Equation: $8000 plus $5000 divided by $1,000,000 equals $13,000 divided by $1,000,000 equals 1.3 percent.

The cost for foreign manufactured items with domestic parts is the total material cost for domestic parts only. The component manufacturing cost is not allowed because manufacturing did not take place in the United States.

Thus, in the two examples above, the manufacturer would use the $9,000 or $8,000 figures in the Buy America content calculation. The component would therefore contribute only 0.9 or 0.8 percent toward the domestic content of the vehicle, or

Equation

It should now be evident why vehicle manufacturers would want to use Buy America compliant components in their vehicles.

The manufacturer’s list must identify the domestic subcomponents for components used in the content calculation.

Section Four, "Examples of Complying With the Pre-Award and Post-Delivery Review Requirements," presents samples of domestic content calculations. Section Five, "Frequently Asked Questions About the Pre-Award and Post-Delivery Review," answers questions concerning the domestic content of components and subcomponents and the allowable cost used in the percent domestic content calculations of the vehicle.

To be assured that the manufacturer can comply with the requirements, the analyst must verify that the rail vehicles will contain a minimum of 60 percent domestic products, by cost. Therefore, the analyst must:

To verify domestic content, the analyst needs to subtract the final assembly cost from the actual cost of the vehicle. As mentioned earlier, the vehicle will have some mark-up for profit, or possibly mark-down to stimulate sales. The purchase price needs to be adjusted by this mark-up/mark-down to obtain the actual cost to the manufacturer for producing the vehicle. This may need to be estimated as manufacturer’s may be reluctant to provide detailed information. Once the actual cost is approximated, subtract the final assembly cost. The result will be the approximate cost for all materials, recall TMC from the earlier discussion. Now the analyst can review the listing to check that the 60 percent domestic content was presented properly and realistically.

As an example, assume the manufacturer’s listing indicated that the cost of a component contributed 30 percent to the domestic content of the vehicle. Since the analyst has approximated the TMC, the approximate cost for the component in question can be estimated from the percentage provided on the listing. If this cost seems unrealistic, the analyst would want to further investigate the issue. If all component costs seem unrealistic, then the analyst may need to adjust the mark-up/mark-down assumptions or check that the final assembly cost is accurate, as provided by the manufacturer.

To verify that the final assembly location will be within the United States, the analyst must:

After the analyst has completed the steps described above, the recipient must:

If the manufacturer agrees, the recipient should, but is not required to, keep a copy of the manufacturer’s Buy America information with the Buy America certification in the file.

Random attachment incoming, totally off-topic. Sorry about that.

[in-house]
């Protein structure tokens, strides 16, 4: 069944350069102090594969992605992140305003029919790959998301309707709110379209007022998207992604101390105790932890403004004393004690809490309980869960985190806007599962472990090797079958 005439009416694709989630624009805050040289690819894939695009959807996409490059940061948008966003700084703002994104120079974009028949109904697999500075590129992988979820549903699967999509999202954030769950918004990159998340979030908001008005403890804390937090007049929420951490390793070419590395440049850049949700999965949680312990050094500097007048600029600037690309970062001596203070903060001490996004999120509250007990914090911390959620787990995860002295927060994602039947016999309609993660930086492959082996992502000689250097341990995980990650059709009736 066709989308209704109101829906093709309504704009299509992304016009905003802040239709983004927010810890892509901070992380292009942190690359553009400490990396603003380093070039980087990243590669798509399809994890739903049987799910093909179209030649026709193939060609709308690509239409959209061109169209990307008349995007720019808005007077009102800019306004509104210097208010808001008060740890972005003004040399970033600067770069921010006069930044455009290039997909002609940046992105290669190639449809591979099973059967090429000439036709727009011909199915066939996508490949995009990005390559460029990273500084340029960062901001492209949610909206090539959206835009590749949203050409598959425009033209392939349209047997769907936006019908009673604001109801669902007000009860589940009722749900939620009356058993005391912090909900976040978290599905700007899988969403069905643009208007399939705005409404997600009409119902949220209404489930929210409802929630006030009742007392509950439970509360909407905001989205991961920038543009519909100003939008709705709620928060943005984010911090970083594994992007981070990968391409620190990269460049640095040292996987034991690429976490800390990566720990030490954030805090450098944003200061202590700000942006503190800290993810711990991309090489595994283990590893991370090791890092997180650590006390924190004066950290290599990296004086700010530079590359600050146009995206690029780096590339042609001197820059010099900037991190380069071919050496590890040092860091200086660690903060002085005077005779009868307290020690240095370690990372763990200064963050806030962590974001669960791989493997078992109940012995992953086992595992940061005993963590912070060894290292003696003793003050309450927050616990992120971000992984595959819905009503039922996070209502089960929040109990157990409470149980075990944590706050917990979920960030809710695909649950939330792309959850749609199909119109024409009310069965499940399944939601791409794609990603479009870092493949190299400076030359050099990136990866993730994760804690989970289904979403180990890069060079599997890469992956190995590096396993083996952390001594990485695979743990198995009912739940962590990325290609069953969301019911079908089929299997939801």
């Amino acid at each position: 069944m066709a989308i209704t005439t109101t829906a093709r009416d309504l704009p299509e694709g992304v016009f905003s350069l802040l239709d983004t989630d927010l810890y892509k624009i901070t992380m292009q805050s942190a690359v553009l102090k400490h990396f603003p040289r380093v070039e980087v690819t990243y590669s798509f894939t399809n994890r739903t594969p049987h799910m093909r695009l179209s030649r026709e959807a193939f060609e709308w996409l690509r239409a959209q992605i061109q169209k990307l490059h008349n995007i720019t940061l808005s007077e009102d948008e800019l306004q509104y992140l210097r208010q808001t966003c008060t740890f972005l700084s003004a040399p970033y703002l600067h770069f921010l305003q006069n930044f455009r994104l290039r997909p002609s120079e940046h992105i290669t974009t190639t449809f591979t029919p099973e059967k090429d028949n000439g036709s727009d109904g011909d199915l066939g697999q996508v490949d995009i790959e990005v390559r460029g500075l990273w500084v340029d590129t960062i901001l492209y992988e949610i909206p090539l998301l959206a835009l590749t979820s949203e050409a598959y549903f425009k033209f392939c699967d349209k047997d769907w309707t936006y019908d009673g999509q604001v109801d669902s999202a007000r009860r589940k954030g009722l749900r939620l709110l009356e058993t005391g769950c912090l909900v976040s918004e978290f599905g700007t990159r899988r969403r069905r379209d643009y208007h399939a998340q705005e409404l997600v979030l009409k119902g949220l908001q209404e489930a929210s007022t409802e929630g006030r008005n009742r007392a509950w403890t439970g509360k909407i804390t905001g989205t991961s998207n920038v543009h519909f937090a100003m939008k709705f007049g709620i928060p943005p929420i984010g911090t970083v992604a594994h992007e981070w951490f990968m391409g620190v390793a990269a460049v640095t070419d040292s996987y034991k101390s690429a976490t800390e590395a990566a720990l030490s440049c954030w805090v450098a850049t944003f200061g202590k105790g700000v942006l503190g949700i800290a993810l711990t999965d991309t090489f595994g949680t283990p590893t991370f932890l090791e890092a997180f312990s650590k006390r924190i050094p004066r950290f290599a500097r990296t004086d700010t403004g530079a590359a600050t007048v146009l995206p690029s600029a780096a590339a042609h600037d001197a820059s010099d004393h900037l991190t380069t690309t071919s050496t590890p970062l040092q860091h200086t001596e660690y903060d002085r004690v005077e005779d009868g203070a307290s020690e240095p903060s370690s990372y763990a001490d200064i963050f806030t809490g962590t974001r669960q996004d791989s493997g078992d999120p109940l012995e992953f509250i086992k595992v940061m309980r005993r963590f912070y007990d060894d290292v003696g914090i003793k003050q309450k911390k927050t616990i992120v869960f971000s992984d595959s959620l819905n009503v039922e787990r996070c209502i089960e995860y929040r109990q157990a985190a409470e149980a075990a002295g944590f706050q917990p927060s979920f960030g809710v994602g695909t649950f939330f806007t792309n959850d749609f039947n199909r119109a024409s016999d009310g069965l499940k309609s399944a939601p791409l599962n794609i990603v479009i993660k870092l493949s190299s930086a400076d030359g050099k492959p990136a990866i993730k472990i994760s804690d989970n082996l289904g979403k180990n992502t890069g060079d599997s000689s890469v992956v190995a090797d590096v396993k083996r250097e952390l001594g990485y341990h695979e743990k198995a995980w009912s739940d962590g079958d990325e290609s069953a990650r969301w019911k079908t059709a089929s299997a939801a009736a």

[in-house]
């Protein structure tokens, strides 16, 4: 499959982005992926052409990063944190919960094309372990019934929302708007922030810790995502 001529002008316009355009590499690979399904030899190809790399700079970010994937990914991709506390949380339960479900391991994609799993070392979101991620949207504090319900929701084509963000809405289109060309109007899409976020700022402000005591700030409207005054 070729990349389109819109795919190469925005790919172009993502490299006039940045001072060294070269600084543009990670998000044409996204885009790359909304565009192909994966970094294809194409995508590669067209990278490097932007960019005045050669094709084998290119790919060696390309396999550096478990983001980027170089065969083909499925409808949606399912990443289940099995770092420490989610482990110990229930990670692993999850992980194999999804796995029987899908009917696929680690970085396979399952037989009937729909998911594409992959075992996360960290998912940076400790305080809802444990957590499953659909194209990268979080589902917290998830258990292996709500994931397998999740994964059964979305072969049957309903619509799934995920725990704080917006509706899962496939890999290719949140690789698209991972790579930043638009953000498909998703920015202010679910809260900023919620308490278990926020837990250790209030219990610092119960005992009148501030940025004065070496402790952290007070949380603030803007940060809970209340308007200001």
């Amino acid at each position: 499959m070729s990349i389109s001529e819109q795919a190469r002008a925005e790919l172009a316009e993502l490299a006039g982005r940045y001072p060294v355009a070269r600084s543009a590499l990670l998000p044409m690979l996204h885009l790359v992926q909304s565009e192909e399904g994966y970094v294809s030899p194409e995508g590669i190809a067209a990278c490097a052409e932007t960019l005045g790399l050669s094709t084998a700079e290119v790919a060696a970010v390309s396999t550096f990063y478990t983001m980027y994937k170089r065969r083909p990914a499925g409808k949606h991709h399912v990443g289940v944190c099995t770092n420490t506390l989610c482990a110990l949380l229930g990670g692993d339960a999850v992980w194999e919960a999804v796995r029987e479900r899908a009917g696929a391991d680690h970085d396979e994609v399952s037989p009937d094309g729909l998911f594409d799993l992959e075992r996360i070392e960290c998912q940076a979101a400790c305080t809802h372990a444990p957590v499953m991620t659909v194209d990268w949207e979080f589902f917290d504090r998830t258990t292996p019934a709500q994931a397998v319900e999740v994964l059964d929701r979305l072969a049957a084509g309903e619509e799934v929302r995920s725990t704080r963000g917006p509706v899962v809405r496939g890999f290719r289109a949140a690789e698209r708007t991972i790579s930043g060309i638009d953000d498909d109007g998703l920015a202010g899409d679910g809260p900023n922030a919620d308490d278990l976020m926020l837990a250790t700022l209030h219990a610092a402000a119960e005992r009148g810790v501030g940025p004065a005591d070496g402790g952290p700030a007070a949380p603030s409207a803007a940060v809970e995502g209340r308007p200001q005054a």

Buy America-Exempt Rail Vehicles

Although few rail vehicles are exempt from the Buy America domestic content and final assembly requirements, some manufacturers’ vehicles may be eligible for an FTA waiver exempting the vehicles from the requirements. If a waiver does exist for the vehicles the recipient must:

"There is a letter from [FTA], which grants a waiver to the [vehicles] to be purchased …" [2]

The recipient should keep a copy of the FTA waiver letter with the Buy America certification in the files. Appendix C summarizes details of current Buy America waivers.

The Pre-Award Purchaser's Requirements
Certification Requirement

This subsection discusses procedures that recipients may follow to demonstrate compliance with the pre-award purchaser’s requirements certification requirement.

This requirement is intended to eliminate those manufacturers that appear irresponsible and/or incapable of complying with the recipients’ solicitation specifications.

"The [vehicles are] … the same … [as] described in the … specification … and the proposed manufacturer is … responsible … [and has] the capability …" [3]

To comply with the purchaser’s requirements certification, the recipient, or a designated analyst, must check:

To ensure compliance, the analyst should review:

After the review has been completed, the recipient must:

The recipient should keep copies of their solicitation specification, the manufacturer’s bid specification, approvals of any approved equals, and manufacturer qualifications with the purchaser’s requirements certification in the file.


[1] Section 663.25(b), "Pre-Award and Post-Delivery Audits of Rolling Stock Purchases," 49 CFR, Part 663.

[2] Section 663.25(a), "Pre-Award and Post-Delivery Audits of Rolling Stock Purchases," 49 CFR, Part 663.

[3] Section 663.27(a) & (b), "Pre-Award and Post-Delivery Audits of Rolling Stock Purchases," 49 CFR, Part 663.